Another test that looks for the amount of tears produced is Schirmer’s test. Your eye doctor will put numbing drops in your eyes, apply special paper strips on the corners of your eyes, and ask you to close them for 5 minutes. After the time has passed, they will see how much moisture is on the strips to determine how well your eyes make tears. 

Tear Break-Up Time 

The tear break-up time tests your tear film to determine how long it stays on your eyes after you blink. The optometrist will place drops of dye in your eyes, then ask you to blink to spread the dye evenly over your eye and have you look forward without blinking. They’ll watch to see how long the dyed tear film stays on your eye and how much of it is covered. If it disappears fast, it may mean you have DED. 

Available Treatment Options

There are several available treatment options for DED. Mild cases of dry eyes may improve with over-the-counter eye drops. You may also be prescribed medicine that helps you make more tears. 

If your tears are draining too quickly, punctal plugs can be placed in the small holes in the inner corner of your eyes (tear ducts) to help keep your tears in your eyes longer.

Sometimes DED can occur because your lower eyelids are too loose, causing tears to drain too quickly. In this case, your eye doctor may suggest surgery to fix your eyelids and help your tears stay in your eyes. 

Tips for Preventing Dry Eyes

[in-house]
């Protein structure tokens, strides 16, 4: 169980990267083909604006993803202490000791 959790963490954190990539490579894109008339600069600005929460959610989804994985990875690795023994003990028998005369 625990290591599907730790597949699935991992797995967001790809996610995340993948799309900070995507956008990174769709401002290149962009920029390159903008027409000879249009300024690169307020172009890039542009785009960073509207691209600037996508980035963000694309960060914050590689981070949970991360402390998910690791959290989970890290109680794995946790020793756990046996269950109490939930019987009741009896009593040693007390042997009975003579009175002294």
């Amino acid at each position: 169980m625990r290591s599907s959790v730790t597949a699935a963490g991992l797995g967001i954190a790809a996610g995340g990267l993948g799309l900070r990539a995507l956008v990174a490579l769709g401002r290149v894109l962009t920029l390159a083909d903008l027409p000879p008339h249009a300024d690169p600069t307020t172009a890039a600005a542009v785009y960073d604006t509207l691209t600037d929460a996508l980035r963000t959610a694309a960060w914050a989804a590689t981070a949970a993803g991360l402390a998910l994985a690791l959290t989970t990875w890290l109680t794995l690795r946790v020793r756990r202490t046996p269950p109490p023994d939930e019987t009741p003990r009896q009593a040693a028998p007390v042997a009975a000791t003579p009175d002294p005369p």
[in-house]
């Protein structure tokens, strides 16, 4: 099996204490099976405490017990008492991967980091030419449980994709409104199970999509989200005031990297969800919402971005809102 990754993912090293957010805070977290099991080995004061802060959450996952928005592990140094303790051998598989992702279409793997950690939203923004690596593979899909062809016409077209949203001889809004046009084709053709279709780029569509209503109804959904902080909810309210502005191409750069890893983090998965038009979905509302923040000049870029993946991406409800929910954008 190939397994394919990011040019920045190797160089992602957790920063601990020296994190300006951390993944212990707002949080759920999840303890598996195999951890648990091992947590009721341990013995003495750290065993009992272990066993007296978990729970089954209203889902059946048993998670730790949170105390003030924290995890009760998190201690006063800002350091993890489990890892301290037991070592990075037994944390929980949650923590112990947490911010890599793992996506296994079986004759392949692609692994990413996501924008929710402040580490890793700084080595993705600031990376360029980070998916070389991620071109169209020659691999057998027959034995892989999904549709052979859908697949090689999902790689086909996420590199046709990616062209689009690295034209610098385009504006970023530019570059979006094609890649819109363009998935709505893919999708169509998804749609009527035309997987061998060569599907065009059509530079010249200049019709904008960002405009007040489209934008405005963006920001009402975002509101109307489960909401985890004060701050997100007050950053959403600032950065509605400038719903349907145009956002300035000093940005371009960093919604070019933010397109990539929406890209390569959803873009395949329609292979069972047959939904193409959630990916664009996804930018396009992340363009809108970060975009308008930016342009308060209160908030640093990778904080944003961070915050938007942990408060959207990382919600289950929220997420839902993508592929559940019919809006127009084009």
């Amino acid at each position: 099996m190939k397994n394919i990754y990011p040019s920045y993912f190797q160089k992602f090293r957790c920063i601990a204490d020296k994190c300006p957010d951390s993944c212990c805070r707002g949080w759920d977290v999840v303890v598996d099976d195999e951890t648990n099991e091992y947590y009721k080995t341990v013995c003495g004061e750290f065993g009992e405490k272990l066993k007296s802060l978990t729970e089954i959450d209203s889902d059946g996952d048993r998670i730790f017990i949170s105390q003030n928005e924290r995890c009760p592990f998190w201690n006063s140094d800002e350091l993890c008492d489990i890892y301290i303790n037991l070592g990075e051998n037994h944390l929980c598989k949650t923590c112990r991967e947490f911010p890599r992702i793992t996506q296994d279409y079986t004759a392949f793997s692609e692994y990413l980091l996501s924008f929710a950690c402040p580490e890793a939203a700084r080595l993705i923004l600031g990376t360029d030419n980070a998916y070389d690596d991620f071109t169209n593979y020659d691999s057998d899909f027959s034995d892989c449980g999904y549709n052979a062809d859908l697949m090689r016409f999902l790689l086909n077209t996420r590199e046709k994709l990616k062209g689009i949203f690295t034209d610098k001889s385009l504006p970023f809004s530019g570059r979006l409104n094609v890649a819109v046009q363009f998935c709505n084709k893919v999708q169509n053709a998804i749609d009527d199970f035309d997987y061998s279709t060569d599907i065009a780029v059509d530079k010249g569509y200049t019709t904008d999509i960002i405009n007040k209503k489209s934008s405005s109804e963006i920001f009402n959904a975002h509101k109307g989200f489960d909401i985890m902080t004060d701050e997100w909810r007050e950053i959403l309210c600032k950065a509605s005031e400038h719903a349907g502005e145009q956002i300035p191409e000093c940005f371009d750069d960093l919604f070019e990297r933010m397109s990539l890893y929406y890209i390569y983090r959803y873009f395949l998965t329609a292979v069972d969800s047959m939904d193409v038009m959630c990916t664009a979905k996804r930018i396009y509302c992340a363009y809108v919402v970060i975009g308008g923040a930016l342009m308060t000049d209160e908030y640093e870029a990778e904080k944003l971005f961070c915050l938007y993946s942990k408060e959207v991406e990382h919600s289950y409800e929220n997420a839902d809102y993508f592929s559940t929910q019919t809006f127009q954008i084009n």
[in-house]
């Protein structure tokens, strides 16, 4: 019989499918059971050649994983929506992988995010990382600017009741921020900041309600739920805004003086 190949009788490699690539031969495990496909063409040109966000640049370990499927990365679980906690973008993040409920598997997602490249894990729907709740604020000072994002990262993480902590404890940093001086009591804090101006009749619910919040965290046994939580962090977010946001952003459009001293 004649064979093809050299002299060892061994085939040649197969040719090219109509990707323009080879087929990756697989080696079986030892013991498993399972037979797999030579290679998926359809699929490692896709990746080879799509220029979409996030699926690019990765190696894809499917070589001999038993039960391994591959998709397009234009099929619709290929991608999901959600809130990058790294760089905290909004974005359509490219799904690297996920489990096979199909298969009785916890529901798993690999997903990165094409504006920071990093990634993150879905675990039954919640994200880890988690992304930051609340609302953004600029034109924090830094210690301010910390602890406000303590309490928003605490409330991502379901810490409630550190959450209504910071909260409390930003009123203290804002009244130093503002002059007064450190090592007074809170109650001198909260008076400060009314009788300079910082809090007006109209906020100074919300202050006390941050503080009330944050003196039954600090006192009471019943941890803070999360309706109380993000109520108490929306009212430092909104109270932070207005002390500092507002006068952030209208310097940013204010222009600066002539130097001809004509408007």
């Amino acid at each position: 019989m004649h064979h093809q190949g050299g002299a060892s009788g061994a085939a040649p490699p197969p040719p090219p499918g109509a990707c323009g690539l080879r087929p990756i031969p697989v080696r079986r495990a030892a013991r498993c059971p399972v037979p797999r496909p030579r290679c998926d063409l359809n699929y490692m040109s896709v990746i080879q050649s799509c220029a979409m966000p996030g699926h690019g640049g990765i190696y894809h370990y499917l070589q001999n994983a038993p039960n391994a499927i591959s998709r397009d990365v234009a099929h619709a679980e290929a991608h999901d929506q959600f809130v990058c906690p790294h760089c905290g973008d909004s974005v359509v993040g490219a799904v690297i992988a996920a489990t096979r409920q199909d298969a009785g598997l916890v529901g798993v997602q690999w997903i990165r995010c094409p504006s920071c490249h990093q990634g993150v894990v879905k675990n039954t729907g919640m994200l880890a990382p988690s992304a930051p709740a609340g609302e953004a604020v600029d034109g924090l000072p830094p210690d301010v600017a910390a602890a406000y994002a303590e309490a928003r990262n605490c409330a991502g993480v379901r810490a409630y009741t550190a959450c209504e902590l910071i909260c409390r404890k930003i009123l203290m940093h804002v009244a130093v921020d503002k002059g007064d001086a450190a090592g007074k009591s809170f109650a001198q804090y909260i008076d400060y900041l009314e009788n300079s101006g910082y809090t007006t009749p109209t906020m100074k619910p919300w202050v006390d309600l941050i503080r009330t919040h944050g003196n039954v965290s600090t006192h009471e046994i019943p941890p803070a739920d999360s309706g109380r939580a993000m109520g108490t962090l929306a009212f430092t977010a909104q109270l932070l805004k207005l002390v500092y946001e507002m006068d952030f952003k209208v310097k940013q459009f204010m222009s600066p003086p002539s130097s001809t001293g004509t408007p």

Sometimes, making a simple lifestyle change can improve your dry eye symptoms. You may benefit from:

  • Not smoking or quitting smoking
  • Avoiding windy conditions and air conditioning
  • Using a humidifier
  • Limiting screen time and taking breaks 
  • Wearing wraparound sunglasses 
  • Drinking 8 to 10 glasses every day
  • Sleeping 7 to 8 hours a night
  • Blinking more often
  • Cleaning your eyelashes regularly
  • Applying a warm compress

Prevention Is the Best Medicine

The best protection for your eye health is regular check-ups with your optometrist. Come see us at Dr. Charles Bittel’s eye center in Yorba Linda for an eye exam. Our dry eye rejuvenation program can help alleviate dry eye symptoms and provide long-lasting relief. 

Call us today to book an appointment.

Dr. Charlie Bittel

Written by Dr. Charles F. Bittel, III

Dr. Charles F. Bittel III (also known as Dr. Charlie or Dr. Bittel Junior) was introduced to the world of optometry in 1983 at his father’s graduation from optometry school. He is a graduate of Servite High School in Anaheim and received his degree in psychology from UCLA. Dr. Charlie Bittel graduated summa cum laude from the Southern California College of Optometry in 2006 and was the class salutatorian.

Dr. Charlie Bittel, owner and primary optometrist at Charles Bittel III, OD, enjoys all aspects of family eye care and is happy to see patients anywhere from 4–104 years old. In the last few years, Dr. Charlie has developed a passion in dry eye disease and myopia management and has embraced the challenge of incorporating these areas of interest into his family practice. He has also had the honor of being a part of Johnson & Johnson Vision Care’s Professional Affairs Consulting team and Speaker’s Bureau. And, most recently, he has partnered with their LipiFlow team to help fellow optometrists incorporate dry eye clinics into their practices.